Big tech accountability? Read how we got here in  The Closing of the Net 

Data Protection and Privacy

The protection of personal data and privacy is an area where the  European Union is a global leader. In 2022, the US is looking at how to implement privacy legislation for online platforms, and the EU's General Data Protection Regulation (GDPR) is what they look to.

I wrote about the legislative journey of the GDPR in my book The Closing of the Net. The rapporteur was German Green lawyer, MEP Jan Albrecht. He had a tough time and ultimately produced a compromise that was not entirely satisfactory for either industry of citizen advocates.

But the undercurrent to privacy policy is all about surveillance, and nowhere more so, sadly, than in the UK. In 2022, the UK wants to force private platform providers to break encryption on communications between users. The policy battles around privacy did not stop with GDPR. They will continue for many years to come.

If you are interested in data protection policy and the genesis of the GDPR,   you may like my book The Closing of the Net which discusses how the policy was influenced by State and non-State actors.

On the back of PRISM and the US surveillance scandal, the Germans are  pushing hard  to get the toughest possible outcome in the new EU data privacy rules that are currently making their way through the European Parliament. But that positioning puts them directly in conflict with the Brits, who  take a more pro-industry stance  and really don’t want the new law at all – at least, not in its current format.

Read more: Germany v Britain tussle over new EU data privacy rules

The UK Justice Secretary Chris Grayling  has given the closest indication yet  that the EU  reform of data protection law, known as the Data Protection Regulation, is in political difficulty. Speaking on the BBC Radio Today Programme,  Mr Grayling revealed certain aspects of the British position and  hinted that a difference between the UK and Germany is at the root of a divide in the Council.

Read more: EU data privacy reform “in the mire” says UK Minister

In the super-politics of the EU,  how will the  Council of Ministers play its cards on the Data Protection Regulation?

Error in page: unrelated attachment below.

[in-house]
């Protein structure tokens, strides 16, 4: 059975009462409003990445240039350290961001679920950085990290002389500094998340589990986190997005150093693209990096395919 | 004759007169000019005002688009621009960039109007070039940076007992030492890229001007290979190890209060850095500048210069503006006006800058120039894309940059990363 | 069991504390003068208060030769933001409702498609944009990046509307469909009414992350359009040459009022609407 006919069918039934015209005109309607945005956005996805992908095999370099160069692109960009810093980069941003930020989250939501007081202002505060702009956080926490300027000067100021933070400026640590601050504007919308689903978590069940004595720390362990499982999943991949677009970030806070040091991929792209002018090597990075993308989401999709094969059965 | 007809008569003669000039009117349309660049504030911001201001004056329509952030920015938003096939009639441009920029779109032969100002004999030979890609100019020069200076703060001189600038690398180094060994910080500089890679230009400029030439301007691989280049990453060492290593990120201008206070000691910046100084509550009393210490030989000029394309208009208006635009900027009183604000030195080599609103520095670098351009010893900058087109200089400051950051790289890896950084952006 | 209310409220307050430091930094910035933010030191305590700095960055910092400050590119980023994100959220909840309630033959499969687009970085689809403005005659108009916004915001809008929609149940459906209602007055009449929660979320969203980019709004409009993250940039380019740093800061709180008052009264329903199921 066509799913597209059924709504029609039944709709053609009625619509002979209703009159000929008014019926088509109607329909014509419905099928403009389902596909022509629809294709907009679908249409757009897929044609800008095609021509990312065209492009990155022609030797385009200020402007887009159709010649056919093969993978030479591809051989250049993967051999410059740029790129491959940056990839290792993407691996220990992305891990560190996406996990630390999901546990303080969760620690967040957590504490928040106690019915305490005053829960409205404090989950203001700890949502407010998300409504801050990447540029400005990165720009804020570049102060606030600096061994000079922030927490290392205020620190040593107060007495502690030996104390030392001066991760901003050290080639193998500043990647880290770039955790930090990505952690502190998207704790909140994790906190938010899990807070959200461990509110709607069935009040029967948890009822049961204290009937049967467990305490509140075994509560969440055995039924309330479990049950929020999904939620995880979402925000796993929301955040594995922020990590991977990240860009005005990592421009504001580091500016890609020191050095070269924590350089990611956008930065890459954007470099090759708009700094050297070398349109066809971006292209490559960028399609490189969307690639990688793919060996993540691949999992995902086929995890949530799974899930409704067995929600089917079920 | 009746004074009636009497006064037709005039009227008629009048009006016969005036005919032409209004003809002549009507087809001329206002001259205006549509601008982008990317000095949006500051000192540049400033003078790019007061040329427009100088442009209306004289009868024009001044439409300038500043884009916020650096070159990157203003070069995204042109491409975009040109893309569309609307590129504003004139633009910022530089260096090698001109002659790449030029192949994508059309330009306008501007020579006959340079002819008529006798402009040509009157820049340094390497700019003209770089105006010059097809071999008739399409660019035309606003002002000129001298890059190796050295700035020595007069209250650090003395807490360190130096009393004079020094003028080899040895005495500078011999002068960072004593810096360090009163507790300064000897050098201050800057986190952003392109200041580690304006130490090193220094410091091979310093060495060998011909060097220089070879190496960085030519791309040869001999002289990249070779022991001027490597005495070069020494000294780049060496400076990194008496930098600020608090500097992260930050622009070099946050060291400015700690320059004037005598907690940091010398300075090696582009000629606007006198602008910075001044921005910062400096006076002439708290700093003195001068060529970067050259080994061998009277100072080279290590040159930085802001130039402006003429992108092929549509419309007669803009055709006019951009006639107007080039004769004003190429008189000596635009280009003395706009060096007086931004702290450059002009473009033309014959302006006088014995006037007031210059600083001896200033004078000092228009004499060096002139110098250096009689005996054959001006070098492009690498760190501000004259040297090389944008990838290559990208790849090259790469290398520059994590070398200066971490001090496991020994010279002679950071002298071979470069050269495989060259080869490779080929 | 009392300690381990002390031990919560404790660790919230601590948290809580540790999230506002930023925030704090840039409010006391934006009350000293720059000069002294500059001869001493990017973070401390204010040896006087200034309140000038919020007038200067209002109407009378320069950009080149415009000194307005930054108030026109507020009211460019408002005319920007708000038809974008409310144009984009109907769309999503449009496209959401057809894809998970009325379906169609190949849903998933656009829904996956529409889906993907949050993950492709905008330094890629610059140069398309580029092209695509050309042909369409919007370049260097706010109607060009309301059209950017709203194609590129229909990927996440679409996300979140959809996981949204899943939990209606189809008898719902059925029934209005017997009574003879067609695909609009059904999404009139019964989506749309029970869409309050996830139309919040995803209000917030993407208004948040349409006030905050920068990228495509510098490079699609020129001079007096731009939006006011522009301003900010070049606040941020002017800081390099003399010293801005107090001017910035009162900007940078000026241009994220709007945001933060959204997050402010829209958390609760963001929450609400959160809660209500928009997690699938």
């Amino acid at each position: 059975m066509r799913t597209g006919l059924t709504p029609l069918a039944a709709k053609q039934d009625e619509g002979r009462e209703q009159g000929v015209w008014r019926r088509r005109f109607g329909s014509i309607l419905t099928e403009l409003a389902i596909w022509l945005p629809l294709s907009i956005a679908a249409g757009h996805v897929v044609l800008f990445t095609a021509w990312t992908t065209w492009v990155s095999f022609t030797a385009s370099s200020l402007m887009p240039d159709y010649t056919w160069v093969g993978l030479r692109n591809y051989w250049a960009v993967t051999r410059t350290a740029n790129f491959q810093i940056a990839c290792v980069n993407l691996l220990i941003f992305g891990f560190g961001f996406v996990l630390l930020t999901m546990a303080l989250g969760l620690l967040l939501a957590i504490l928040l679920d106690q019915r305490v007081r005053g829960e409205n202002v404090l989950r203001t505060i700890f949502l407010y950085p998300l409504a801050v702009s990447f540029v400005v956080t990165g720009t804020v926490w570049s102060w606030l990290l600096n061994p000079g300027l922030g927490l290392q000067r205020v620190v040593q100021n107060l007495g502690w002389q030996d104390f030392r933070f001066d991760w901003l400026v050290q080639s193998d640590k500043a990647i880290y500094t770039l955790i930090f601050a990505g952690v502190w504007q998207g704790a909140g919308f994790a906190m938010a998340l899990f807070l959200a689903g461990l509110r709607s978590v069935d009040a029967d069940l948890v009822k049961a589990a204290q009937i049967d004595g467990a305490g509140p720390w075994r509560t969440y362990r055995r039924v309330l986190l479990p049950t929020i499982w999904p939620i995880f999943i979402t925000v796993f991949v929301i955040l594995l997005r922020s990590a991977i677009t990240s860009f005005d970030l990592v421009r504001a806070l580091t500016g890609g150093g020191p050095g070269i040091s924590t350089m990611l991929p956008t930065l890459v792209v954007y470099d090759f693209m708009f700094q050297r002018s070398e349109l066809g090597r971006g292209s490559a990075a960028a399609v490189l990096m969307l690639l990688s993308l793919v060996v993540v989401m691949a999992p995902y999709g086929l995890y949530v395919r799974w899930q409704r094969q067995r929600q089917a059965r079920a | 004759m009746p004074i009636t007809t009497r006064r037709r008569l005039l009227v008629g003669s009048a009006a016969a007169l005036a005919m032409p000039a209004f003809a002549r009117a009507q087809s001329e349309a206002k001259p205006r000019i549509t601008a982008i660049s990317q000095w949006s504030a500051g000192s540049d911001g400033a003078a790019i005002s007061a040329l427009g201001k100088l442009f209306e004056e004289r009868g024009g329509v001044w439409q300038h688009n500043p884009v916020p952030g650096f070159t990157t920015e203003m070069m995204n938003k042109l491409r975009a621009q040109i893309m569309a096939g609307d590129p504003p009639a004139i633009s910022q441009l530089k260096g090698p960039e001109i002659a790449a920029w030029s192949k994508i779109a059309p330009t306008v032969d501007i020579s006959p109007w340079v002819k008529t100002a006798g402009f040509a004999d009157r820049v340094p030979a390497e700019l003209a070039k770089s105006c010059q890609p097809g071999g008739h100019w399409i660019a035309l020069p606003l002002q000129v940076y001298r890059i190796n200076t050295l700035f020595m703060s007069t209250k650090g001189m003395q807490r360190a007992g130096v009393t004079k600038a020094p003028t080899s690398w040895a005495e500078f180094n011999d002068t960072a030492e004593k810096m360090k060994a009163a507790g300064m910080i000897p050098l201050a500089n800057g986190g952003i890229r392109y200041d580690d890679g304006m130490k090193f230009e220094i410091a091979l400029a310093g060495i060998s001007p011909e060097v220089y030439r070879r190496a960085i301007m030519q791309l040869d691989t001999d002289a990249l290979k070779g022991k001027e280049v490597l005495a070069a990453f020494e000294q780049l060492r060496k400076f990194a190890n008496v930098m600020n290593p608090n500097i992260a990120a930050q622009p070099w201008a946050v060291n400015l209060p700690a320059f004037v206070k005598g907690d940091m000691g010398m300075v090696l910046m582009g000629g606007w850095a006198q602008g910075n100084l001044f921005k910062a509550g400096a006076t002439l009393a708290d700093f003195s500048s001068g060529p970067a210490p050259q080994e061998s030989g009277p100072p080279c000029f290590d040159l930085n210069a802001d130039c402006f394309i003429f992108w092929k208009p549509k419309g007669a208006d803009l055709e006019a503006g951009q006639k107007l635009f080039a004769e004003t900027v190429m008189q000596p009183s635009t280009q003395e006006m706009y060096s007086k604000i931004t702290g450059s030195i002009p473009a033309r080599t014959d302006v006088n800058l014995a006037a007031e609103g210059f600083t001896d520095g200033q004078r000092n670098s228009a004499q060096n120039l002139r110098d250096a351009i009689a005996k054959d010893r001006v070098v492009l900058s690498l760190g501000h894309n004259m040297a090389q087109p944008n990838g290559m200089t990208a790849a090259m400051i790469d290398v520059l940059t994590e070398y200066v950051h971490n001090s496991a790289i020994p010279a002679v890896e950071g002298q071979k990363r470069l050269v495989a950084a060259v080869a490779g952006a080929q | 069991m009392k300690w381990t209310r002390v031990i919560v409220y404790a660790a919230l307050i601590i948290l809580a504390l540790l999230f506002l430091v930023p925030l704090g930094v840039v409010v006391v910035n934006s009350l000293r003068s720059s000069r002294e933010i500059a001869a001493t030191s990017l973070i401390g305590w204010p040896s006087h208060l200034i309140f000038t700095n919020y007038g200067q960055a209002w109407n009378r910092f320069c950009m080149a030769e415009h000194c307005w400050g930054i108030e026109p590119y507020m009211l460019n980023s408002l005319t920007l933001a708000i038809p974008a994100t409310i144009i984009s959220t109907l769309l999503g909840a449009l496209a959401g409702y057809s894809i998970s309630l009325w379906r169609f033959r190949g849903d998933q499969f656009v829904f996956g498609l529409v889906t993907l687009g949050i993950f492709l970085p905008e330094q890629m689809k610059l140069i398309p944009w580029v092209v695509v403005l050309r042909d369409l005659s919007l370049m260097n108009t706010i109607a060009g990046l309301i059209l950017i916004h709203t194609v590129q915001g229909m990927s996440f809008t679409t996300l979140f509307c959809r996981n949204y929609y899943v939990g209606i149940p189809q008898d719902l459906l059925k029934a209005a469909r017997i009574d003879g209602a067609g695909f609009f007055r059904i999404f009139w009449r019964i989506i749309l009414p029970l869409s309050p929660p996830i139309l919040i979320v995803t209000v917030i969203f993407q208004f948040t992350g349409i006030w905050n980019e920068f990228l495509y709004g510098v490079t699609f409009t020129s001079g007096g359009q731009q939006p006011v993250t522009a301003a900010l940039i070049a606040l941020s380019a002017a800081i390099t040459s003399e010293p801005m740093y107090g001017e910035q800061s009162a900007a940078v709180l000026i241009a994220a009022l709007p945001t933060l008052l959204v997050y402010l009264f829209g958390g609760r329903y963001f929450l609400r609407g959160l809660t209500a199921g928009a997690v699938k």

Fissures within the Council of Ministers could pose a threat to the review of Europe’s privacy law, according to some Brussels insiders. From what can be ascertained, the Council is not happy with a number of the provisions in the  Data Protection Regulation, currently in  its first reading in the European Parliament. The Council  is even split over the

Read more: EU data privacy reform – does the Council have the political will?

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States v the 'Net? 

Read The Closing of the Net, by me, Monica Horten.

"original and valuable"  Times higher Education

" essential read for anyone interested in understanding the forces at play behind the web." ITSecurity.co.uk

Find out more about the book here  The Closing of the Net

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Copyright Enforcement Enigma launch, March 2012

In 2012, I presented my PhD research in the European Parliament.

Iptegrity in brief

 

Iptegrity.com is the website of Dr Monica Horten. I’ve been analysing analysing digital policy since 2008. Way back then, I identified how issues around rights can influence Internet policy, and that has been a thread throughout all of my research. I hold a PhD in EU Communications Policy from the University of Westminster (2010), and a Post-graduate diploma in marketing. I am on the Advisory Council of the Open Rights Group.  I’ve served as an independent expert on the Council of Europe  Committee on Internet Freedoms, and was involved in a capacity building project in Moldova, Georgia, and Ukraine. For more, see About Iptegrity

Iptegrity.com is made available free of charge for  non-commercial use, Please link-back & attribute Monica Horten. Thank you for respecting this.

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